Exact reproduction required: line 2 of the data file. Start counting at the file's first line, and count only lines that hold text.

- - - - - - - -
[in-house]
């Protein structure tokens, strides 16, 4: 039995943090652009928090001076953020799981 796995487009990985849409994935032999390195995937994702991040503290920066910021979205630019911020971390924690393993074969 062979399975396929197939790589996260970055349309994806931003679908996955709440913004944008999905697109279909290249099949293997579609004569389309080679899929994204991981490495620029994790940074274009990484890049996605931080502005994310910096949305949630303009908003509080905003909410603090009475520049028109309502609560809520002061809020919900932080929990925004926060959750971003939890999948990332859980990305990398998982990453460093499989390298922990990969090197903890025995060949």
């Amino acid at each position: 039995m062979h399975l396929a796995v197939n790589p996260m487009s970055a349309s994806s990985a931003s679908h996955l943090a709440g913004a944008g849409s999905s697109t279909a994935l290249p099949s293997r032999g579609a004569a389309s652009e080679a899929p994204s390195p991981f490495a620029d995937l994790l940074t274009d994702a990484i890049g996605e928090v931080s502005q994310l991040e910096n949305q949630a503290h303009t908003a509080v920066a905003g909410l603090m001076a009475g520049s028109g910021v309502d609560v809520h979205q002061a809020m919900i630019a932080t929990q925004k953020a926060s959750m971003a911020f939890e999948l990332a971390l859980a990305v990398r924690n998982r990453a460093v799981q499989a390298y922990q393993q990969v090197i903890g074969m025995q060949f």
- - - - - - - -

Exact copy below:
């Protein structure tokens, strides 16, 4: 039995943090652009928090001076953020799981 796995487009990985849409994935032999390195995937994702991040503290920066910021979205630019911020971390924690393993074969 062979399975396929197939790589996260970055349309994806931003679908996955709440913004944008999905697109279909290249099949293997579609004569389309080679899929994204991981490495620029994790940074274009990484890049996605931080502005994310910096949305949630303009908003509080905003909410603090009475520049028109309502609560809520002061809020919900932080929990925004926060959750971003939890999948990332859980990305990398998982990453460093499989390298922990990969090197903890025995060949």